Anne van der Bijl has passed away. The missionary known as Brother Andrew, who was called “God’s Smuggler” for his work smuggling Bibles into Communist countries during the Cold War, was 94 years old.
In 1967, Van der Bijl’s story was told in God’s Smuggler, written with John and Elizabeth Sherrill, which sold 10 million copies and became a huge hit thanks to the riveting tales of creatively slipping Bibles to persecuted Christians in countries with little religious freedom. The books brought attention to van der Bijl’s Open Door ministry, which has helped raise awareness about Christian persecution around the world.
But van der Bijl was very uninterested in becoming a celebrity. “I am not an evangelical stuntman,” he said according to Christianity Today. “I am just an ordinary guy. What I did, anyone can do.”
He was born in the Netherlands, the son of a blacksmith. He spent the first part of his teen years hiding from the Nazis after they invaded his homeland, and joined the Dutch military after the war. But he was disillusioned by the violence he was forced to participate in as a soldier and turned to faith after getting sent home following a bullet wound. He went to Scotland to study mission work and soon after, began touring the Soviet-bloc countries, visiting underground churches there. Those trips inspired the mission that made him famous: secretly taking Bibles over the border, utilizing a variety of tricks to sneak past security.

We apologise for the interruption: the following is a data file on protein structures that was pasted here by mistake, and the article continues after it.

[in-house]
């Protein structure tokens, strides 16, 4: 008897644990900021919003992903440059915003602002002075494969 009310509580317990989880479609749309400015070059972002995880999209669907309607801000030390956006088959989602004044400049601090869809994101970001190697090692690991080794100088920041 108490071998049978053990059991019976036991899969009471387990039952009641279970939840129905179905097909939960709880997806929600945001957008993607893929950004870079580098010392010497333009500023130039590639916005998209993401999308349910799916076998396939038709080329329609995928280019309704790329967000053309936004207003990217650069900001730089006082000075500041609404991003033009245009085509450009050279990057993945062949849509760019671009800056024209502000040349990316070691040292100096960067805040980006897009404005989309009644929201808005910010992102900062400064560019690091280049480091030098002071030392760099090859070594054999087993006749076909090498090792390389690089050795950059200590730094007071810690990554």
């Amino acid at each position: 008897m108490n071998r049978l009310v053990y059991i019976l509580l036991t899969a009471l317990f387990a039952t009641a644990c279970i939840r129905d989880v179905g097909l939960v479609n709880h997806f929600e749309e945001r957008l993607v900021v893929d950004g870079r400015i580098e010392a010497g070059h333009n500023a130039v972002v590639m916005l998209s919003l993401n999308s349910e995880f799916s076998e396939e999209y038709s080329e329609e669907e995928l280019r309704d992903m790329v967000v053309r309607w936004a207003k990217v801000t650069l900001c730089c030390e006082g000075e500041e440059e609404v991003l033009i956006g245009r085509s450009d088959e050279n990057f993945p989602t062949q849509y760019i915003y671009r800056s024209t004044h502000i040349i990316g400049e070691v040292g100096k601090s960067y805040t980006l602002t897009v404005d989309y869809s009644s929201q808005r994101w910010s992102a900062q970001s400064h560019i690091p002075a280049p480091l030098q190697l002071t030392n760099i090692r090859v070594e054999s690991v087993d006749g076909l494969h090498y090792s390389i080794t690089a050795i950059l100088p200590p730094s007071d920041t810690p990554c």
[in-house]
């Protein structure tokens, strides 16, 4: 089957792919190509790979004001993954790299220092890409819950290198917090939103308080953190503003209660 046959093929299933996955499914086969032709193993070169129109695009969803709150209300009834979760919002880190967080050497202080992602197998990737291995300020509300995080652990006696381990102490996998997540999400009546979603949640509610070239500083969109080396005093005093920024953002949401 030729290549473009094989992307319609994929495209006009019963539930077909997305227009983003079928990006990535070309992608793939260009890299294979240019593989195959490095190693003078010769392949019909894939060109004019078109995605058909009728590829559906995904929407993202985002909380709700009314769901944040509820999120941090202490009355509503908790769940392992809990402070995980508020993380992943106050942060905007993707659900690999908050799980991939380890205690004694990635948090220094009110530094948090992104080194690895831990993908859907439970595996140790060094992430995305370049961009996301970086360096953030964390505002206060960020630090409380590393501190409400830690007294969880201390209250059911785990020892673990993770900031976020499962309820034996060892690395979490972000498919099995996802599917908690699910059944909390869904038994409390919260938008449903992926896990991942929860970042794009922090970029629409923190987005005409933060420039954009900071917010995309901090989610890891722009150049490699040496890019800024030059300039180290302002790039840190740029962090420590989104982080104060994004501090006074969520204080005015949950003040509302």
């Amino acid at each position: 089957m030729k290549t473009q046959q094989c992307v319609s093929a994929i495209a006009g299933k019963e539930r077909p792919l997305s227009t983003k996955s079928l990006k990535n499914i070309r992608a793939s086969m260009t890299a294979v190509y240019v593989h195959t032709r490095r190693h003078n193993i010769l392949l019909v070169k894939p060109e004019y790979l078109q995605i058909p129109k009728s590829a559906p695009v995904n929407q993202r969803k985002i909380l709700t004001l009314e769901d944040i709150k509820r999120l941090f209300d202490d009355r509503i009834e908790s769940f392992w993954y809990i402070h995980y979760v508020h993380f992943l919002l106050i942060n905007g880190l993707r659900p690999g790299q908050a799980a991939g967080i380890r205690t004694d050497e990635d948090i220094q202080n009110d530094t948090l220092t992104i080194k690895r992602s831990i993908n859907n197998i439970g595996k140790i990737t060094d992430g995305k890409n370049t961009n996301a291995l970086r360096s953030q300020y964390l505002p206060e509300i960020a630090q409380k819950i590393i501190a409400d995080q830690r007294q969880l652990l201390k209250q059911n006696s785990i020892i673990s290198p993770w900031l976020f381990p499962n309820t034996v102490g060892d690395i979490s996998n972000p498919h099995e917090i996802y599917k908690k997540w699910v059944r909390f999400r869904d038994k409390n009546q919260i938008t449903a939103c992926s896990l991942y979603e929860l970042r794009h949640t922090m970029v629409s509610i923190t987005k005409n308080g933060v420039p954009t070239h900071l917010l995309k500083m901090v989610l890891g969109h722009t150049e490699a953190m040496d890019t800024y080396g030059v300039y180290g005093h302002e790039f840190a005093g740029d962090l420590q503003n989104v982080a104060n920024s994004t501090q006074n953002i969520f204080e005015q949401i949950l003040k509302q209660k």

His methods were controversial, even among other Christians. Major Christian organizations like the Southern Baptist Foreign Mission Board and the American Bible Society criticized van der Bijl’s tactics. Some have questioned the validity of his stories, and CT notes that there is evidence the KGB was aware of van der Bijl’s work and may have even had informants on his team.
After the success of God’s Smuggler, van der Bijl moved into more of a leadership position for Open Doors, raising money and raising awareness for his mission. He did not keep track of how many Bibles he handed out and did not seem overly concerned with the number. Outside estimates put it in the millions.